You can see how that was a major oversight, given the popularity of Roku with so many cord-cutters. So, on May 30, AT&T made DIRECTV available for Roku users. Moreover, it came with a 1-month free trial on Roku. That gave Roku users a very strong incentive to try out the new and improved DIRECTV Now service.
Thus, prior to May 30, a Roku user would have seen icons for the likes of Netflix and Hulu on their screen – but none for DIRECTV Now. That has all changed now – you’ll now see the familiar DIRECTV Now logo anytime you use your Roku device.
#4: Finalizing plans for a cloud DVR
Every live streaming TV service seems to have a No. 1 “most requested item” on the wish list of customers. (In the case of Sling TV, it was a grid format TV guide to see what’s on at any time). Well, in the case of DIRECTV Now, that No. 1 “most requested item” was a cloud DVR.
Think about it – if you are a traditional cable or satellite TV customer, you probably have a box-like DVR next to your TV that’s capable of recording and playing back digital content. Well, there’s no set-top box for live, streaming TV. And you don’t get a DVR with your Apple TV! So that meant fans and customers who signed up for DIRECTV Now were facing a major issue: How do I record digital content without a physical DVR?
The answer to that question, of course, is a cloud DVR. When you use Hulu Live or Playstation Vue, for example, you get a cloud DVR. So, just to keep up with other live streaming TV rivals, DIRECTV Now had to come up with a cloud DVR. It just makes sense, right? So be on the lookout for a DIRECTV Now cloud DVR soon.
#5: Coming up with new subscription plans for customers
When DIRECTV Now launched to so much fanfare back in November 2016, one of the key selling points was the ability to get 100 channels for just $35 per month. If you compared that to what competitors like Sling TV and Playstation Vue were offering, it just blew away anyone else. Really, 100 channels for just $35?
So it was almost inevitable that DIRECTV Now started to come up with new subscription plans for customers. The idea is to provide a lot of value, but not at a price that’s just plain ridiculous. So DIRECTV Now executives had a choice – either jack up the price of the basic package (a decision that was almost certain to cause another outcry from critics), or reduce the number of channels available in the basic package.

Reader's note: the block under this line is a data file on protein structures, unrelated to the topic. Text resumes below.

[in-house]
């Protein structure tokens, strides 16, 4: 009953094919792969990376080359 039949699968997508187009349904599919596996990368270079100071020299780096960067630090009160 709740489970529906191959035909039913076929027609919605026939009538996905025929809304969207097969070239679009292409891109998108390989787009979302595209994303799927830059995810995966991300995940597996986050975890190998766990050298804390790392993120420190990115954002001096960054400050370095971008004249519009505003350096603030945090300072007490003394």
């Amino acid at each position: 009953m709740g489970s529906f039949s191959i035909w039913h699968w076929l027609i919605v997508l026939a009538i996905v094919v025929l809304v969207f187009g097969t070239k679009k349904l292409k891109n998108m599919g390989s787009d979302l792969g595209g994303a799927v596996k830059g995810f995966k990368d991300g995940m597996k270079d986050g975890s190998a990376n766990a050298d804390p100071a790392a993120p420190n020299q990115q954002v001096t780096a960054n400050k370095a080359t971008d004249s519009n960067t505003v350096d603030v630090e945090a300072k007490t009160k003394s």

DIRECTV Now made the right choice. You now get 60 channels for $35 a month as part of the basic “Live a Little” package. And, to keep getting 100 channels, you now need to pay $60 a month. Both prices are extremely fair, and emblematic of how AT&T is really trying to come up with innovative types of subscription plans for customers.
What’s next for DIRECTV Now?
So, let’s recap all the latest improvements from DIRECTV Now. First and foremost, DIRECTV Now has largely addressed all the freezing and buffering issues that plagued the service when it was first offered. Secondly, DIRECTV Now came up with an unbelievable pricing promotion – just $10 a month! – for customers who sign up for AT&T wireless service.
Thirdly, DIRECTV Now expanded its platform support to include Roku, one of the very most important platforms for cord-cutters. Fourthly, the company came up with a plan to offer cloud DVR service. And, fifthly, the company continues to develop new plans and bundles to appeal to customers.
Based on all that, it’s quite possible that DIRECTV Now is going to start seeing some robust growth in its subscribers. According to the latest data from Bloomberg, DIRECTV Now peaked at 328,000 subscribers in January 2017. It then lost 3,000 subscribers in February. And, in March, subscriber growth was flat. That made sense, of course – March was the last month that AT&T was aggressively offering promotions (like a free Apple TV with a subscription).
So we’re about to see what’s going to happen when all of these latest improvements really start to kick in. It’s quite likely that, based on the acclaim for the new ads starting to run on TV, we’re going to see growth picking up in June and continuing throughout the summer. Based on that, it’s possible to say that AT&T learned its lesson and is now on a really exciting trajectory for future growth with its DIRECTV Now service.